Roberta Blackgoat’s narrative is followed by a reprint of a biographical note (37-38) written for the Navajo Times (4/25/2002) by reporter Marley Shebala after Blackgoat’s passing. A section entitled “Sheep is Life” (Chapter 5, pages 62-83) follows the four narratives, again in both Navajo and English, being constructed from vignettes provided by nine individuals, eight women and one man: Carol Blackhorse, Emma Bahe, and Katherine Smith provide multiple vignettes, while single contributions are quoted from Oscar Whitehair, Maize Begay, Mary Lou Benale, Elvira Horseherder, Pauline Whitesinger, and Manygoats Daughter. While photographs of only four of these nine individuals are included in this section, again in the English translation portions, traditional life on the land with the sheep is thoroughly documented by Fish’s outstanding pictures; the chapter or community residence of each contributor is identified in the endnotes. A poem, “The Mutton Hunger,” by the author, follows “Sheep is Life,” and then, in an epilogue, Benally updates events through the summer of 2010, identifying nonprofit advocacy groups and a new lawsuit. The website for the Black Mesa Indigenous Support group which provides current information about the people who remain on the HPL, was given earlier, in the preface (xv) as www.blackmesais.org.
A very important essay, “Natural Law and Navajo Religion/Way of Life,” coauthored by Roman Bitsuie and Kenja Hassan, follows as an appendix, and predictably precedes endnotes, bibliography, and an index. Bitsuie, the executive director of the Navajo Hopi Land Commission Office, reportedly gave “Natural Law . . .” as testimony on 6/20/2006 before the U.S. House of Representatives Committee on Resources during hearings on the Navajo-Hopi Land Settlement Amendments of 2005; however, Benally (xvi), indicates that Hassan, a student from Japan who lived with a family in the HPL and became a friend of Bitsuie’s, also deserves coauthorship credit. I wish the entire book had been printed bilingually, so that the foreword, preface, introduction, poetry, epilogue, and this important appendix essay could have been presented in Navajo too, as were the four narratives and “Sheep is Life.”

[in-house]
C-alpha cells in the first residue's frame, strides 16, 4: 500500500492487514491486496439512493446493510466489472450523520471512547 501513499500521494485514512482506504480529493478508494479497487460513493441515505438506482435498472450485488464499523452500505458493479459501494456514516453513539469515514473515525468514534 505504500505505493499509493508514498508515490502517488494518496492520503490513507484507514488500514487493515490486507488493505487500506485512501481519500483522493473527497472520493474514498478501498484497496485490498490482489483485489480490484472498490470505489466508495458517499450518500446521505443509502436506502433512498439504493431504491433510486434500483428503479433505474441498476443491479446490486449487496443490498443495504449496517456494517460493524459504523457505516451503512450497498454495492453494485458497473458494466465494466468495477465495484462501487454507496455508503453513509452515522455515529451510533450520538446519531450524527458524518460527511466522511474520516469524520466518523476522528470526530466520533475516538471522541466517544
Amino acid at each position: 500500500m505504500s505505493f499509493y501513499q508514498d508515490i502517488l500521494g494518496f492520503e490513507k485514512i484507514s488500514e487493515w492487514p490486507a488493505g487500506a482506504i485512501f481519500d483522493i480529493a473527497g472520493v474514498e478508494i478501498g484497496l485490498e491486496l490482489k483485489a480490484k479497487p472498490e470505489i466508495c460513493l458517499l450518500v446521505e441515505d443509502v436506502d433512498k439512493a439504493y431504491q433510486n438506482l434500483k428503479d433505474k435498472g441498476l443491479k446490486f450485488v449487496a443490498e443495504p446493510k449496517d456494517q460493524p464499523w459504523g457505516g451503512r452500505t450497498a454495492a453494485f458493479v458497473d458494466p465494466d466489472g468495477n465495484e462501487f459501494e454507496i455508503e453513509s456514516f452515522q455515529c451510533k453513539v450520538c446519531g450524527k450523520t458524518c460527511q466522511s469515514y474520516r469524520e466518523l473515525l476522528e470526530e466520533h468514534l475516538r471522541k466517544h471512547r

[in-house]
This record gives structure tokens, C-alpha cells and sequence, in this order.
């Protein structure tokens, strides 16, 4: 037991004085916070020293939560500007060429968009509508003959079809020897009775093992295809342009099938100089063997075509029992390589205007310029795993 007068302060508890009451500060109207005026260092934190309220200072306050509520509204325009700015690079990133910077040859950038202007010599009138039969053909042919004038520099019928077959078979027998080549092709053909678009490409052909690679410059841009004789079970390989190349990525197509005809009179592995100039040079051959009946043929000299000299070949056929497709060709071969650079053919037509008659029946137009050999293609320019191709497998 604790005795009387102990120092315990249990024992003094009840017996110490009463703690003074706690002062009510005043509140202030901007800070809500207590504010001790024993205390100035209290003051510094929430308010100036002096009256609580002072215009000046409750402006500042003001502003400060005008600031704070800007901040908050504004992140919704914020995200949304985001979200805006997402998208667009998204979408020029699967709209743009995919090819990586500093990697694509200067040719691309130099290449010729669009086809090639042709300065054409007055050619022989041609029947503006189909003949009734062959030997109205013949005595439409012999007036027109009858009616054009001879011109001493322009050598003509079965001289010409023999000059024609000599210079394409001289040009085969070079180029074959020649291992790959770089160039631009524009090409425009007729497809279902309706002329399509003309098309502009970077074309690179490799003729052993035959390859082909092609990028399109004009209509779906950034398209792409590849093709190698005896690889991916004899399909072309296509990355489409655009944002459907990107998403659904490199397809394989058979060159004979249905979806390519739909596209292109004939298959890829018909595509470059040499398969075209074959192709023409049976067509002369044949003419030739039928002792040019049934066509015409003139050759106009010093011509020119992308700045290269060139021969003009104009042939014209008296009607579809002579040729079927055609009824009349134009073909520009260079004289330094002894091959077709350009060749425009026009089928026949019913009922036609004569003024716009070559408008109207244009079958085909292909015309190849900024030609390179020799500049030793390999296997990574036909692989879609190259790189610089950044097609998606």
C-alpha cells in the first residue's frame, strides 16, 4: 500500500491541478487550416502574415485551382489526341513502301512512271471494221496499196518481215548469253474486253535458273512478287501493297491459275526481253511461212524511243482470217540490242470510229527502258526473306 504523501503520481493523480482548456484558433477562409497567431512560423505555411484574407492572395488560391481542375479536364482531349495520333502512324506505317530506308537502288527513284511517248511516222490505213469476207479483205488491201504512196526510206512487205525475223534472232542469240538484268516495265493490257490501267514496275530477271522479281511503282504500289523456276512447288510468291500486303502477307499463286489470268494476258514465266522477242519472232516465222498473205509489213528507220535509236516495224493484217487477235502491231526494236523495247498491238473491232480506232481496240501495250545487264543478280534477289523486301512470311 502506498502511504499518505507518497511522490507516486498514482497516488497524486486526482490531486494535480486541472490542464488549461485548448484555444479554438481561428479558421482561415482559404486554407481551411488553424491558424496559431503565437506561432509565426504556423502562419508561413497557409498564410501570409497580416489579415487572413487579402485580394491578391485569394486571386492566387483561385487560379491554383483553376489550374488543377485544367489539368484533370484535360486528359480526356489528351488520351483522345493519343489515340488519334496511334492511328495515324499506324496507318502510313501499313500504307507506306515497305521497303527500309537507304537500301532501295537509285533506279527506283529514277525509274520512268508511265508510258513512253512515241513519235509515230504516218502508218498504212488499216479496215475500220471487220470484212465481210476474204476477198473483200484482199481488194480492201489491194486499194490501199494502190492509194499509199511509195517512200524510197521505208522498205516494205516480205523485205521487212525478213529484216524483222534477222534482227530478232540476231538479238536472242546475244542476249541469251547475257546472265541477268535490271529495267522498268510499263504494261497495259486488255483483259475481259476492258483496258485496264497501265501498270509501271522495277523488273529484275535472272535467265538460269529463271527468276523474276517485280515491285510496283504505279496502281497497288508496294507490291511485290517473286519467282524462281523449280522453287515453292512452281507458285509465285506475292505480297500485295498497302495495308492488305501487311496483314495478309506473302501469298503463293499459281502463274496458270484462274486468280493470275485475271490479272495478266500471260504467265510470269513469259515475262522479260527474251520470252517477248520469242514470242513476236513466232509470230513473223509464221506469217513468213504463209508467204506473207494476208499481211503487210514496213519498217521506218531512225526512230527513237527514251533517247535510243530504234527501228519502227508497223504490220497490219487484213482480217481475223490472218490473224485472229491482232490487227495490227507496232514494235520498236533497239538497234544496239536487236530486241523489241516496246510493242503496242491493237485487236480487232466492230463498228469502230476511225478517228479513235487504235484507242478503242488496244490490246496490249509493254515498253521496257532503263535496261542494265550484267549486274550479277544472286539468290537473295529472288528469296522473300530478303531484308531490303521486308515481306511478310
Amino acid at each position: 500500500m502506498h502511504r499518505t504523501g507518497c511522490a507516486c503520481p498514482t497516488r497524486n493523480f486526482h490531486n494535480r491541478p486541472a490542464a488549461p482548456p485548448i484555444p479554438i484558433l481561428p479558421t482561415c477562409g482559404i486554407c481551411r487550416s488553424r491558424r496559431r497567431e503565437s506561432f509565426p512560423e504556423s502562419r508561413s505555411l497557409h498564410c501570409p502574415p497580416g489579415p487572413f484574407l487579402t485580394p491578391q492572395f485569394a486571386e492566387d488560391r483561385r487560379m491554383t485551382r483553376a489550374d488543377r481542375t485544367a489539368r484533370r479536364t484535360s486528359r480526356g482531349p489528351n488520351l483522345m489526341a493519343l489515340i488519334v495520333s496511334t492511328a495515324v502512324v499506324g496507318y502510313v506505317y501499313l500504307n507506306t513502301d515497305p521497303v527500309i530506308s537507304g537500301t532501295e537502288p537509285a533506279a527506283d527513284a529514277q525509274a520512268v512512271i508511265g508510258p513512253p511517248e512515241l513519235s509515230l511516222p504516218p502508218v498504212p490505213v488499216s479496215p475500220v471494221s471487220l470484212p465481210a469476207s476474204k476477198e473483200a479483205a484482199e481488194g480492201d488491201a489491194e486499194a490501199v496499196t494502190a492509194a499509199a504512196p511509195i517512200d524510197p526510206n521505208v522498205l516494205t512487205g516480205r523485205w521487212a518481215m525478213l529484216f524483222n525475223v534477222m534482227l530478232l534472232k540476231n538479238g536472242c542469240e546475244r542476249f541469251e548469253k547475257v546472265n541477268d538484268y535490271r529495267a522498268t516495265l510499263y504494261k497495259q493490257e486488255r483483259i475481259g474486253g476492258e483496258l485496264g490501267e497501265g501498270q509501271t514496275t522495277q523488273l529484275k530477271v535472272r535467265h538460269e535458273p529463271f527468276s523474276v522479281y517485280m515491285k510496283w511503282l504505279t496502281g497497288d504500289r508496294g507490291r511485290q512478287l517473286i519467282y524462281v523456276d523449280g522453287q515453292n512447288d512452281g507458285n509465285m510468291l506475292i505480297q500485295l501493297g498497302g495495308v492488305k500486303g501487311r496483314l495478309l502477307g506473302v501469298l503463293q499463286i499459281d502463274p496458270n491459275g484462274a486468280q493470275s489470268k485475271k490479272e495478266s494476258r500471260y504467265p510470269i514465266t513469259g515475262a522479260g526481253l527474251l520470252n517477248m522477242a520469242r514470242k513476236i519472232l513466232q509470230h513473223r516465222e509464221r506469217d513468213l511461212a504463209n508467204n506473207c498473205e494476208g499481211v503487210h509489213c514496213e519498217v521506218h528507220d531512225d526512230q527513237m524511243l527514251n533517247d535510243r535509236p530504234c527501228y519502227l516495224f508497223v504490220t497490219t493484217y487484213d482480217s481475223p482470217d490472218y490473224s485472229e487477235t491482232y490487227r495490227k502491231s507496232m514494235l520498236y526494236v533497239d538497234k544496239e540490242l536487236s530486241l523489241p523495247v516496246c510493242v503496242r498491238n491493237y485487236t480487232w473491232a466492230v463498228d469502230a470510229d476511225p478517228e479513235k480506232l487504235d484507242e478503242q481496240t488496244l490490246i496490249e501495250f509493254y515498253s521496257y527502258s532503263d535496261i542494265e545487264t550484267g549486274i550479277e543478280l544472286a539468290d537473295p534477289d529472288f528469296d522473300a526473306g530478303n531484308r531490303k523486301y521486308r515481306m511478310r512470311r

The four narratives are individually powerful, as are their supporting photographs. While only one touches on persecution and being arrested for activism, the voices in “Sheep is Life” provide more references to confrontations with the law, Bureau of Indian Affairs, and rangers, and going to jail. Throughout the four personal histories, there is a shared tone of sadness and worry about loss, loss of everything from the old ways, the land, and the sheep, to the Navajo language, traditions, and culture. The women worry about their grandchildren and the need to teach them their history, traditions, and beliefs, their Navajo language, and traditional ways to use and care for the land. There are many references to the need for discipline in child rearing and the importance of Blessingway. Throughout the thinking about everything being gone—the animals, the people, the old ways—it is clear that most devastating is the loss of human rights.
Only a few criticisms are warranted. While it is not surprising to have different, yet correct, ways of translating a given Navajo word, there are places in the text when Navajo words and/or expressions are left untranslated, without explanation. Examples can be found on pages 14, 21, 23, 50, 51, 68. In Mae Tso’s narrative, there are two endnotes numbered 16, on pages 13 and 14 in the Navajo part, but only one number 16 on page 21, in the translation and in the endnotes on page 96. There is an extra line of space in the Navajo text on page 55, but not in the translation on page 58. Sometimes nonverbal behaviors such as smiles are indicated in one place but not in translation; likewise, the use of italics for emphasis is not always the same when comparing the Navajo and the translation. In places (see page 77 for one example) where the translation is given as “ceremony basket,” in my opinion “ceremonial basket” would have been better. Other errors: on page 10, the third note at the bottom of the page, third line, word 7 should say 1986 instead of the Navajo printed there. Page 11 includes two bottom-of-the-page notes, neither of which appears in the translation on pages 18–19. Both of these are important and should have been included. The second discusses the translation of “an endangered word,” of interest by itself but also because Benally refers to the “archaic terms” the women often used in their monologues, which he came to enjoy as a nice change from the boarding school Navajo his parents speak. One example of Navajo slang is noted, page 67. On page 35, there is a typo in line 13 from the bottom of the page. On page 97, note 7, line 2, the size of the Council needs to be changed since it has now been reduced from eighty-six to twenty-four. Two additions to the bibliography would be helpful: Judith Nies’ 1998 article mentioned above, and the article about this book done by reporter Cindy Yurth for the Navajo Times (March 3, 2011: A-7), “New Book Gives Voice to Land Dispute Victims.” Yurth’s article is based on conversations with Benally which include further information about the author, the project, and the book which then was due to emerge in May.